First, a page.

What bass4funk is essentially saying is that no matter how much pressure you are under (be it for academic reasons or otherwise), you should never quit life: Your reputation, job, career, none of them are things worth dying for. I'd say that I'd have to agree. You are of course free to decide for yourself, as there is no correct answer. I would not judge Sasai as weak, but merely as someone with a different set of priorities and values which also mirror those of his cultural background (perhaps his decisions were also affected by mental issues, as mentioned by other commentators).
1 ( +2 / -1 )
There was a program on NHK Sunday night.
I did not know this. Sounds quite interesting. Might you have a link or reference of some sort to the description of said programme? Is this what you are referring to: http://www.nhk.or.jp/special/detail/2014/0727/ (from Sunday a week ago)
1 ( +1 / -0 )
death by media
This is not death by media. The media should have been more aggressive, if anything: Many commentators on JT were accusing the senior staff of Riken for pushing Obokata under the bus (often even going as far as to claim that this was because Obokata was a young woman) and not taking responsibility for their role in the mess. From what I remember (please do correct me if I am wrong), this was not a story particularly strongly pursued by any mainstream media.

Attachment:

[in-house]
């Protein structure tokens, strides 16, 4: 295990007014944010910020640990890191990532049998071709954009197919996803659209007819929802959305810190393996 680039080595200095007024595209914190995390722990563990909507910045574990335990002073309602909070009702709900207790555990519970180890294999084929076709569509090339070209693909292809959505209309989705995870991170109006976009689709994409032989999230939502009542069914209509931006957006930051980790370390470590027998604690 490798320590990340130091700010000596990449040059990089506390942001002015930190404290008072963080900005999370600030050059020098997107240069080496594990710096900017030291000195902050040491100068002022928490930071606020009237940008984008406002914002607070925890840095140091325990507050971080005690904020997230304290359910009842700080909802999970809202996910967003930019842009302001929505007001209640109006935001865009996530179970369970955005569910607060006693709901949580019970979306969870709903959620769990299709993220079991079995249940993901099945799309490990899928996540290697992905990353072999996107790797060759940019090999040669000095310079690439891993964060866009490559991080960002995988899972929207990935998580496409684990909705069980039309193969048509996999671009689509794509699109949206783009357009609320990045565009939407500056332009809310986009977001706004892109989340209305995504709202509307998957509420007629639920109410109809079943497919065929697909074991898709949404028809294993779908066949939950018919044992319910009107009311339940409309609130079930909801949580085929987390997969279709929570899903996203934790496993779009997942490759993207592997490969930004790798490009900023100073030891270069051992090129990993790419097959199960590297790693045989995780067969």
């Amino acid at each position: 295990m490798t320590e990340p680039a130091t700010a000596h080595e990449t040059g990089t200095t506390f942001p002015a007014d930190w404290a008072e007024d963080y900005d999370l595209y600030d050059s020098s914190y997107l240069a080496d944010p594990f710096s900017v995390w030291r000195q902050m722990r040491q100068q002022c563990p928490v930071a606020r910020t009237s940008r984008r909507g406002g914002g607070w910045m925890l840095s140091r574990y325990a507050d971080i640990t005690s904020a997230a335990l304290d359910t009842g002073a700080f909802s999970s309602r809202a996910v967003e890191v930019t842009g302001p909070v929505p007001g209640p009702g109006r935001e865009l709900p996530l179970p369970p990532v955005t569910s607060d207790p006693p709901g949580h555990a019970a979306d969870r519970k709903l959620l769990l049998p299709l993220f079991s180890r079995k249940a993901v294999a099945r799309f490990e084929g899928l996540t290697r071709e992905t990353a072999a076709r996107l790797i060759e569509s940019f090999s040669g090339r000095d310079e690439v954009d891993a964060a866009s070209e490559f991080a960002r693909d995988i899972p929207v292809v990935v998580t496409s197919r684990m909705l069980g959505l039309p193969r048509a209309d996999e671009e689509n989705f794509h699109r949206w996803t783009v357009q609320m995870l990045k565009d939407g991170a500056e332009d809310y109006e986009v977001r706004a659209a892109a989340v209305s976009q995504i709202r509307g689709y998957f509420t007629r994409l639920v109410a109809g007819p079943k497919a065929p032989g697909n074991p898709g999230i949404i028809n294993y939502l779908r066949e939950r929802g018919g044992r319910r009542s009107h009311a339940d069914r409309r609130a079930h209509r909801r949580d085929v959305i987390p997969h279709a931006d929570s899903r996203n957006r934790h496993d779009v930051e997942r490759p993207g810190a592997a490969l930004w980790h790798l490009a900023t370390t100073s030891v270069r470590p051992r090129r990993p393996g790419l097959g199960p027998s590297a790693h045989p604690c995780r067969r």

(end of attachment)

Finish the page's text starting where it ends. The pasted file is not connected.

Sasai was clearly a successful scientist with a past of solid academic papers and contributions to science (and thanks to these, I would not characterize him as "disgraced"), which has me left wondering: Why, and why now? He'd handled the biggest media storms already. I do not know what the repercussions for him were for his involvement in the matter (STAP), maybe his job was threatened, but I will never understand why one would go to such lengths as killing oneself.
1 ( +8 / -7 )
No, she retracted her letter (non-peer reviewed) to Nature, not the actual article (peer reviewed).
No, a Letter is a type of peer-reviewed publication reserved for the kind of science that is so important that it should be rapidly processed.